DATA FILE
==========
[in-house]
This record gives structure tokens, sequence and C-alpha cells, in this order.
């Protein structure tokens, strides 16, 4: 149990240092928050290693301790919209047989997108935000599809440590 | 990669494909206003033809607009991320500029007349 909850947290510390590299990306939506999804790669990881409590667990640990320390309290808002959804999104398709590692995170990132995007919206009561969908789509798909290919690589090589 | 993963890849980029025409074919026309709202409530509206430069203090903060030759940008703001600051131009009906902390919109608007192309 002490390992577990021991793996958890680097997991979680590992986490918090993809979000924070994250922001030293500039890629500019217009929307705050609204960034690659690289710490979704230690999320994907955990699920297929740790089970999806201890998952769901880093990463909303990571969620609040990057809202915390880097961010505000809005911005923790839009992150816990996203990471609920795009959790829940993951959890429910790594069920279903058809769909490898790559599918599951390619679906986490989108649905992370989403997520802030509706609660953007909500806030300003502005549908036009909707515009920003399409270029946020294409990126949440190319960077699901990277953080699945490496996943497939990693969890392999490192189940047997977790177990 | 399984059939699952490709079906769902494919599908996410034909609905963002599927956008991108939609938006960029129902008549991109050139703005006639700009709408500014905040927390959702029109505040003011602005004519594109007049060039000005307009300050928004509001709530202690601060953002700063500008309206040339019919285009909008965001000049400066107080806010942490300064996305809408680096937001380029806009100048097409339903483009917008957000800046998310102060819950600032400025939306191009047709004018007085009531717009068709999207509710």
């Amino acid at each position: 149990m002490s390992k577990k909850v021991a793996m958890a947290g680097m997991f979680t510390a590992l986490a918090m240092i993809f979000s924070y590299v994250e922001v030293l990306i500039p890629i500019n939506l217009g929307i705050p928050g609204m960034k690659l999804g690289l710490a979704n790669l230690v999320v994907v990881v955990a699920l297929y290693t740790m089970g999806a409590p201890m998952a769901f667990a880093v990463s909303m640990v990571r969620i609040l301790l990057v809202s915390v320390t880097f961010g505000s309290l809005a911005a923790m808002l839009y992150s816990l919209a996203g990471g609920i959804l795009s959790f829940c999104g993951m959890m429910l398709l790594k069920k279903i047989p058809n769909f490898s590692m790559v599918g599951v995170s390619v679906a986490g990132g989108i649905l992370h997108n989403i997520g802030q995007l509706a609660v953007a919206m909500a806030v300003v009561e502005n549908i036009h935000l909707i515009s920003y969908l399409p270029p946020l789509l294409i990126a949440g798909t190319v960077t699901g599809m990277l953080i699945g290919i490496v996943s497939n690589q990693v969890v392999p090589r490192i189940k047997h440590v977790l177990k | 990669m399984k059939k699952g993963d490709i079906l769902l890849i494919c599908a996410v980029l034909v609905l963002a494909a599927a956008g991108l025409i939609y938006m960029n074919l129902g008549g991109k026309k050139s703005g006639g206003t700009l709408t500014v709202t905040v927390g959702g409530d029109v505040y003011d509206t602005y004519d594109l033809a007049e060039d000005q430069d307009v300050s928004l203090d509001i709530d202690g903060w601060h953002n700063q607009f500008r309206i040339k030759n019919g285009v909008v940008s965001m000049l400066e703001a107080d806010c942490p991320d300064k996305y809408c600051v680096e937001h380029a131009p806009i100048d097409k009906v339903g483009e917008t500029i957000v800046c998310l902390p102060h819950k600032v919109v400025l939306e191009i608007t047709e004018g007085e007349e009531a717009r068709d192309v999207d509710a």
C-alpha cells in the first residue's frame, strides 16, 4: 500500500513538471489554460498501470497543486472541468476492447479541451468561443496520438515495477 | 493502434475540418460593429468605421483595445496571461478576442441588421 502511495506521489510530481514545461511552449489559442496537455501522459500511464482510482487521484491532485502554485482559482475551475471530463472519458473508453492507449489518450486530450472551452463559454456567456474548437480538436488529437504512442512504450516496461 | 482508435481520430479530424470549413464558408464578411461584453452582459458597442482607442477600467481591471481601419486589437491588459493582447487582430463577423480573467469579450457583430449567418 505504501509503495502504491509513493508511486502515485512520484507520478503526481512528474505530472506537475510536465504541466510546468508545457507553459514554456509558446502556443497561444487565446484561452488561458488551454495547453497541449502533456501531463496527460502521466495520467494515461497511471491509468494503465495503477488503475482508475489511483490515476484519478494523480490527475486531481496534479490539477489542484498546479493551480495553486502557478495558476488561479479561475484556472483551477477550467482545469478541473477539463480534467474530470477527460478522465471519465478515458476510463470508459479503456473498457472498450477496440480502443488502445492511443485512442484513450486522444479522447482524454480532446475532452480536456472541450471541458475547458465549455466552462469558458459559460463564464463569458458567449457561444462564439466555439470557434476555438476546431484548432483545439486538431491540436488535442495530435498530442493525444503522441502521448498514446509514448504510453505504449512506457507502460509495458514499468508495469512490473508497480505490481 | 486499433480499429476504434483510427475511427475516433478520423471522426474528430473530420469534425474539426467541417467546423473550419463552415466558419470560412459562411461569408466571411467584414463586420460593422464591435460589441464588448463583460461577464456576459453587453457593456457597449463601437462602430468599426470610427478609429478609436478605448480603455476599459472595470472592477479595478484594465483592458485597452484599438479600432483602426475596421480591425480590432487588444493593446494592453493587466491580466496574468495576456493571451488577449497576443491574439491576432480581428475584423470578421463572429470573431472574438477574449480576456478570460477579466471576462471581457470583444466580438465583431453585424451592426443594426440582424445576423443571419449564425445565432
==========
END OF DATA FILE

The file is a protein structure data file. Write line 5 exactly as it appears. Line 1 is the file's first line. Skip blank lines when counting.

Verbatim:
C-alpha cells in the first residue's frame, strides 16, 4: 500500500513538471489554460498501470497543486472541468476492447479541451468561443496520438515495477 | 493502434475540418460593429468605421483595445496571461478576442441588421 502511495506521489510530481514545461511552449489559442496537455501522459500511464482510482487521484491532485502554485482559482475551475471530463472519458473508453492507449489518450486530450472551452463559454456567456474548437480538436488529437504512442512504450516496461 | 482508435481520430479530424470549413464558408464578411461584453452582459458597442482607442477600467481591471481601419486589437491588459493582447487582430463577423480573467469579450457583430449567418 505504501509503495502504491509513493508511486502515485512520484507520478503526481512528474505530472506537475510536465504541466510546468508545457507553459514554456509558446502556443497561444487565446484561452488561458488551454495547453497541449502533456501531463496527460502521466495520467494515461497511471491509468494503465495503477488503475482508475489511483490515476484519478494523480490527475486531481496534479490539477489542484498546479493551480495553486502557478495558476488561479479561475484556472483551477477550467482545469478541473477539463480534467474530470477527460478522465471519465478515458476510463470508459479503456473498457472498450477496440480502443488502445492511443485512442484513450486522444479522447482524454480532446475532452480536456472541450471541458475547458465549455466552462469558458459559460463564464463569458458567449457561444462564439466555439470557434476555438476546431484548432483545439486538431491540436488535442495530435498530442493525444503522441502521448498514446509514448504510453505504449512506457507502460509495458514499468508495469512490473508497480505490481 | 486499433480499429476504434483510427475511427475516433478520423471522426474528430473530420469534425474539426467541417467546423473550419463552415466558419470560412459562411461569408466571411467584414463586420460593422464591435460589441464588448463583460461577464456576459453587453457593456457597449463601437462602430468599426470610427478609429478609436478605448480603455476599459472595470472592477479595478484594465483592458485597452484599438479600432483602426475596421480591425480590432487588444493593446494592453493587466491580466496574468495576456493571451488577449497576443491574439491576432480581428475584423470578421463572429470573431472574438477574449480576456478570460477579466471576462471581457470583444466580438465583431453585424451592426443594426440582424445576423443571419449564425445565432